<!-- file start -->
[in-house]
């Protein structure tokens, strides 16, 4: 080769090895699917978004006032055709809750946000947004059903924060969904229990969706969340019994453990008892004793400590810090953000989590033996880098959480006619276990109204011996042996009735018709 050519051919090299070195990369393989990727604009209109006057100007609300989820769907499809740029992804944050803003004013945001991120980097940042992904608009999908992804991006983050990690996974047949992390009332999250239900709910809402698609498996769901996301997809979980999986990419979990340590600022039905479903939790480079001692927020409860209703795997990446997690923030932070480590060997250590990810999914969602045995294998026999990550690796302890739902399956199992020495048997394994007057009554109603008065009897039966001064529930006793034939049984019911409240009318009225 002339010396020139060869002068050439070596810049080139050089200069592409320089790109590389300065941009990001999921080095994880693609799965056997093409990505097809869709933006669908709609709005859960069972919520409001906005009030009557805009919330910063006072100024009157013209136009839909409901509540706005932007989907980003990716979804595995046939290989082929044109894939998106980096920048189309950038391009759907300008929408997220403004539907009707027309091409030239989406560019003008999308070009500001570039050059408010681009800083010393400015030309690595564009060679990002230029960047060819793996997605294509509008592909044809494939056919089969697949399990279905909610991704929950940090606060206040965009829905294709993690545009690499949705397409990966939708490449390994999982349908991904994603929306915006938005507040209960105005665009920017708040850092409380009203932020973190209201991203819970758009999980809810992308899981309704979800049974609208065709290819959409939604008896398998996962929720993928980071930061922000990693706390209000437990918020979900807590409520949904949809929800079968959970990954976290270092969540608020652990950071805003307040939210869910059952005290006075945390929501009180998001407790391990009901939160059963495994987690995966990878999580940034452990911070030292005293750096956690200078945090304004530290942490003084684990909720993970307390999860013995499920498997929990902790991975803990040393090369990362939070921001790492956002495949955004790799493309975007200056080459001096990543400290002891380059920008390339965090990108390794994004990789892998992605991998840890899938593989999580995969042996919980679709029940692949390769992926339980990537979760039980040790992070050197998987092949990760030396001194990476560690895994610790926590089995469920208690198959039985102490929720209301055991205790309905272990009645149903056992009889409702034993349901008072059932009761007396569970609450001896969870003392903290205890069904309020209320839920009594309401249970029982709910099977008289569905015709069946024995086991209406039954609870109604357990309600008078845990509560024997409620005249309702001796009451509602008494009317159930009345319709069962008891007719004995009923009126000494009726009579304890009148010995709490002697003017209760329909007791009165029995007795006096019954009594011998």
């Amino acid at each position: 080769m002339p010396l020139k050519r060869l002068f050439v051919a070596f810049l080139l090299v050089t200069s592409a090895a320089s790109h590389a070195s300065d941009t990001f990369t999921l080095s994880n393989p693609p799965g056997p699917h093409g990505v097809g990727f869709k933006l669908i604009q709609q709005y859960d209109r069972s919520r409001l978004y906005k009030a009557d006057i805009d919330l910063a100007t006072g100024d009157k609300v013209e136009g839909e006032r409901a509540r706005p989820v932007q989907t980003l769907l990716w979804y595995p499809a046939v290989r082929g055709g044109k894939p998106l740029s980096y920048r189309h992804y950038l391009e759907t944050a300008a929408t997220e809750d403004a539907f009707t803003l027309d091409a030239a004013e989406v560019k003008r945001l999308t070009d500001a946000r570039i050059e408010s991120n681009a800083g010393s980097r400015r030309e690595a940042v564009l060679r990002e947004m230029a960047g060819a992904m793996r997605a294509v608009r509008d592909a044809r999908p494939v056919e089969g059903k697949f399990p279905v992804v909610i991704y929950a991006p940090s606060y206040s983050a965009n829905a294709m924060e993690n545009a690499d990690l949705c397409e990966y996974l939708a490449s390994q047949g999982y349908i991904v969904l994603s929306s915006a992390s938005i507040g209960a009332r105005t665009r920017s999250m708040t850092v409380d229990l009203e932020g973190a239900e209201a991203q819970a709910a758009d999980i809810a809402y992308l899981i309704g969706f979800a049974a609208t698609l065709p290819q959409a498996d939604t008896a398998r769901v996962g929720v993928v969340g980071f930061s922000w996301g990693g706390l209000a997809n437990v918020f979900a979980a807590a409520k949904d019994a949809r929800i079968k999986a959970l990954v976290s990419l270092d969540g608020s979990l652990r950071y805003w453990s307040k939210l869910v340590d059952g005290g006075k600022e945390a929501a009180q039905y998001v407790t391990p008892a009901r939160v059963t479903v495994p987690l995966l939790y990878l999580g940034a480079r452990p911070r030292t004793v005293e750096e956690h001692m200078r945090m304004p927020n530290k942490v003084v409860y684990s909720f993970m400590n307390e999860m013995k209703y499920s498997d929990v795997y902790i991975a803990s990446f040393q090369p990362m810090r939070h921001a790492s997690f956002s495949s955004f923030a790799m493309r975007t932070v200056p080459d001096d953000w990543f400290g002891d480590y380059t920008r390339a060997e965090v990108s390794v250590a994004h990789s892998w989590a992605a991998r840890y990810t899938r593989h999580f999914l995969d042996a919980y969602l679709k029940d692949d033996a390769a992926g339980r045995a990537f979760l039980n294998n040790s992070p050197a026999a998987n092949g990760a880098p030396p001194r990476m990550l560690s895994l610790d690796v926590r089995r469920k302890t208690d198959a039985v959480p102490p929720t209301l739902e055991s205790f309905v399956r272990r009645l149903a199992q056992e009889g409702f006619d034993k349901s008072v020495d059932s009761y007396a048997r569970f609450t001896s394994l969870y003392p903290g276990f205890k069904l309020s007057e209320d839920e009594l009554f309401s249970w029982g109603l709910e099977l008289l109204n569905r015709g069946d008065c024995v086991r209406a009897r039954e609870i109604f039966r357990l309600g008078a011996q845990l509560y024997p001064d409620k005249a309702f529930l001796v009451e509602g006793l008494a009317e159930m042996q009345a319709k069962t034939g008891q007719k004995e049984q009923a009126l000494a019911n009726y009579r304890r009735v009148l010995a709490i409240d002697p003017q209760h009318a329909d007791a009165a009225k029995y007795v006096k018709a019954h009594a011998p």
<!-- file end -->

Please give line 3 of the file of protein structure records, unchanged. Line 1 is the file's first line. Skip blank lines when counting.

């Amino acid at each position: 080769m002339p010396l020139k050519r060869l002068f050439v051919a070596f810049l080139l090299v050089t200069s592409a090895a320089s790109h590389a070195s300065d941009t990001f990369t999921l080095s994880n393989p693609p799965g056997p699917h093409g990505v097809g990727f869709k933006l669908i604009q709609q709005y859960d209109r069972s919520r409001l978004y906005k009030a009557d006057i805009d919330l910063a100007t006072g100024d009157k609300v013209e136009g839909e006032r409901a509540r706005p989820v932007q989907t980003l769907l990716w979804y595995p499809a046939v290989r082929g055709g044109k894939p998106l740029s980096y920048r189309h992804y950038l391009e759907t944050a300008a929408t997220e809750d403004a539907f009707t803003l027309d091409a030239a004013e989406v560019k003008r945001l999308t070009d500001a946000r570039i050059e408010s991120n681009a800083g010393s980097r400015r030309e690595a940042v564009l060679r990002e947004m230029a960047g060819a992904m793996r997605a294509v608009r509008d592909a044809r999908p494939v056919e089969g059903k697949f399990p279905v992804v909610i991704y929950a991006p940090s606060y206040s983050a965009n829905a294709m924060e993690n545009a690499d990690l949705c397409e990966y996974l939708a490449s390994q047949g999982y349908i991904v969904l994603s929306s915006a992390s938005i507040g209960a009332r105005t665009r920017s999250m708040t850092v409380d229990l009203e932020g973190a239900e209201a991203q819970a709910a758009d999980i809810a809402y992308l899981i309704g969706f979800a049974a609208t698609l065709p290819q959409a498996d939604t008896a398998r769901v996962g929720v993928v969340g980071f930061s922000w996301g990693g706390l209000a997809n437990v918020f979900a979980a807590a409520k949904d019994a949809r929800i079968k999986a959970l990954v976290s990419l270092d969540g608020s979990l652990r950071y805003w453990s307040k939210l869910v340590d059952g005290g006075k600022e945390a929501a009180q039905y998001v407790t391990p008892a009901r939160v059963t479903v495994p987690l995966l939790y990878l999580g940034a480079r452990p911070r030292t004793v005293e750096e956690h001692m200078r945090m304004p927020n530290k942490v003084v409860y684990s909720f993970m400590n307390e999860m013995k209703y499920s498997d929990v795997y902790i991975a803990s990446f040393q090369p990362m810090r939070h921001a790492s997690f956002s495949s955004f923030a790799m493309r975007t932070v200056p080459d001096d953000w990543f400290g002891d480590y380059t920008r390339a060997e965090v990108s390794v250590a994004h990789s892998w989590a992605a991998r840890y990810t899938r593989h999580f999914l995969d042996a919980y969602l679709k029940d692949d033996a390769a992926g339980r045995a990537f979760l039980n294998n040790s992070p050197a026999a998987n092949g990760a880098p030396p001194r990476m990550l560690s895994l610790d690796v926590r089995r469920k302890t208690d198959a039985v959480p102490p929720t209301l739902e055991s205790f309905v399956r272990r009645l149903a199992q056992e009889g409702f006619d034993k349901s008072v020495d059932s009761y007396a048997r569970f609450t001896s394994l969870y003392p903290g276990f205890k069904l309020s007057e209320d839920e009594l009554f309401s249970w029982g109603l709910e099977l008289l109204n569905r015709g069946d008065c024995v086991r209406a009897r039954e609870i109604f039966r357990l309600g008078a011996q845990l509560y024997p001064d409620k005249a309702f529930l001796v009451e509602g006793l008494a009317e159930m042996q009345a319709k069962t034939g008891q007719k004995e049984q009923a009126l000494a019911n009726y009579r304890r009735v009148l010995a709490i409240d002697p003017q209760h009318a329909d007791a009165a009225k029995y007795v006096k018709a019954h009594a011998p």